Example: “When I went shopping a few weeks ago with a couple of good friends, I immediately noticed how there are now robots roaming the store and taking orders.”

5. Make an interesting statement

If you don’t have a personal story to share with the audience, consider sharing a thought-provoking fact about your presentation’s relevance. If you decide to go forward with this approach, make sure to deliver your statement with confident body language and verbal tone.

Example: Stand up straight and keep your hands out of your pockets. It might help to think about delivering this as if you were telling your coworkers or peers about the news you just learned that affects them. You want your audience to know what you’re saying is both truthful and interesting.

6. Ask for audience participation

If you don’t plan to make a bold statement or tell a story, ask your audience to participate. The best way to do this is by asking an open-ended question that requires them to either raise a hand or stand up to answer. If it’s early in the morning, try asking them to stand up when they answer your question. This tactic works best in more intimate to small-scale audiences.

If you’re unsure of what attention-grabbing tactic will work best, grab a friend, co-worker or family member to practice. They can give you feedback on things like your body language, dress attire and, ultimately, what tactic works best with your presentation’s main idea.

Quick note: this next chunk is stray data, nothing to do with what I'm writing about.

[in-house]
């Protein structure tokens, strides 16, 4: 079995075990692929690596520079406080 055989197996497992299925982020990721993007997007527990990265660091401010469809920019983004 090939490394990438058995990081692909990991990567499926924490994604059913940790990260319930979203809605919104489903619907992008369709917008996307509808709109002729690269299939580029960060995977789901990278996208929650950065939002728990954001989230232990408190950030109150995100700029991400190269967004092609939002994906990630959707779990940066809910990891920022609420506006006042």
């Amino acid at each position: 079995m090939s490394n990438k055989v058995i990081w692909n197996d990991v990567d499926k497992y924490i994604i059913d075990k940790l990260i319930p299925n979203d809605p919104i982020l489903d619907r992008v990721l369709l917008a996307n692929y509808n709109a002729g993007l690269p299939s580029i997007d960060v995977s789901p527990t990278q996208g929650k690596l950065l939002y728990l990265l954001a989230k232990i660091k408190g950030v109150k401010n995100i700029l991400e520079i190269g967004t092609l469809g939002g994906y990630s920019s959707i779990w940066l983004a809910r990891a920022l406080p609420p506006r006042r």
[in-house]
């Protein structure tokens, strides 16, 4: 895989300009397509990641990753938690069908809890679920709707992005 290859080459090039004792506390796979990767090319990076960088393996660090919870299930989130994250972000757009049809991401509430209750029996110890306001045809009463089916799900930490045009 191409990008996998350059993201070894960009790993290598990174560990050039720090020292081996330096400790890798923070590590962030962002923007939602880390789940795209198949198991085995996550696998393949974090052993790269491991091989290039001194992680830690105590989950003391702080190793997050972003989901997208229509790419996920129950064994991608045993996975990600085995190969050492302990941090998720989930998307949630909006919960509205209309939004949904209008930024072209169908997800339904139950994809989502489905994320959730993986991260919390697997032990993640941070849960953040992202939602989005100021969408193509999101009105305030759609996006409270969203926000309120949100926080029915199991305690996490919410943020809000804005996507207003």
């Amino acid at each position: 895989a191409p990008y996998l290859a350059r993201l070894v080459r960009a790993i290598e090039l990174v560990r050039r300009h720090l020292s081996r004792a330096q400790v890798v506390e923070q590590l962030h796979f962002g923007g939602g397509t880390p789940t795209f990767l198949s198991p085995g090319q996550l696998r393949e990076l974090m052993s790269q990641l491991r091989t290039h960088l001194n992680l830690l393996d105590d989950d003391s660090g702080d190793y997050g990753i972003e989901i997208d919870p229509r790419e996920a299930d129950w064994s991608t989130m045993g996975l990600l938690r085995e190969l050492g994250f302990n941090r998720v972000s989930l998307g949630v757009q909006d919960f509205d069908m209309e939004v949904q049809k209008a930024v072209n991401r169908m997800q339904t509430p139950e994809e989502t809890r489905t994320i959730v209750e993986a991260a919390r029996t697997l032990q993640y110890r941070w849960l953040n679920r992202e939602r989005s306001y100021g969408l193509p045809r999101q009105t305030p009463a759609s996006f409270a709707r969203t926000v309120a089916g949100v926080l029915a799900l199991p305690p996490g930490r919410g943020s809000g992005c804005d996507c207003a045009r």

Related: Character Traits: Definition & Examples

Presentation introduction templates

The templates below will help you organize your thoughts as you begin to create your presentation introduction.

The basic introduction

“Good morning! My name is [insert your name here], and I’m here today to discuss [insert your topic here ]). You will find this interesting because [tie in your audience relevance here].”

The attention-grabber

  • Bold statement: “Did you know that … [insert a relevant, impactful statistic]?”
  • Audience participation: “Stand up today if you believe that… [relevant belief to your topic]
  • Storytelling: “When I think about [topic] it reminds me of when I [personal relevance], and this is so important to [topic] because [pair your experience with the topic].”

Good presentation introduction examples

Here are examples for a presentation introduction following the above templates.

Example 1: the basic introduction

“Good morning! My name is Tasha, and I’m here today to discuss how 30% of U.S. retailers rely on CustomMax Pro for customer management. Interestingly, did you know that by 2030, that number is expected to spike by 15 percent? As leaders in the retail industry, you want to ensure you’re working smarter rather than harder to manage your customer base.”

Example 2: the attention-grabber

  • Bold statement: “As leaders in the retail industry, you want to ensure you’re working smarter rather than harder to manage your customer base.”

  • Audience participation: _“Stand up this morning if you’re eager to learn more about how to gain more customers and track them effectively. Now, introduce yourself to your neighbor and sit back down.”*

  • Storytelling: “When I worked as a manager in retail, I, of course, felt rewarded with each quality customer relationship we gained. It was challenging, though, to direct the daily workload on top of managing my store’s business. Had I used an effective customer management tool like the one I’m going to tell you about today, I know it would have made an impactful difference.”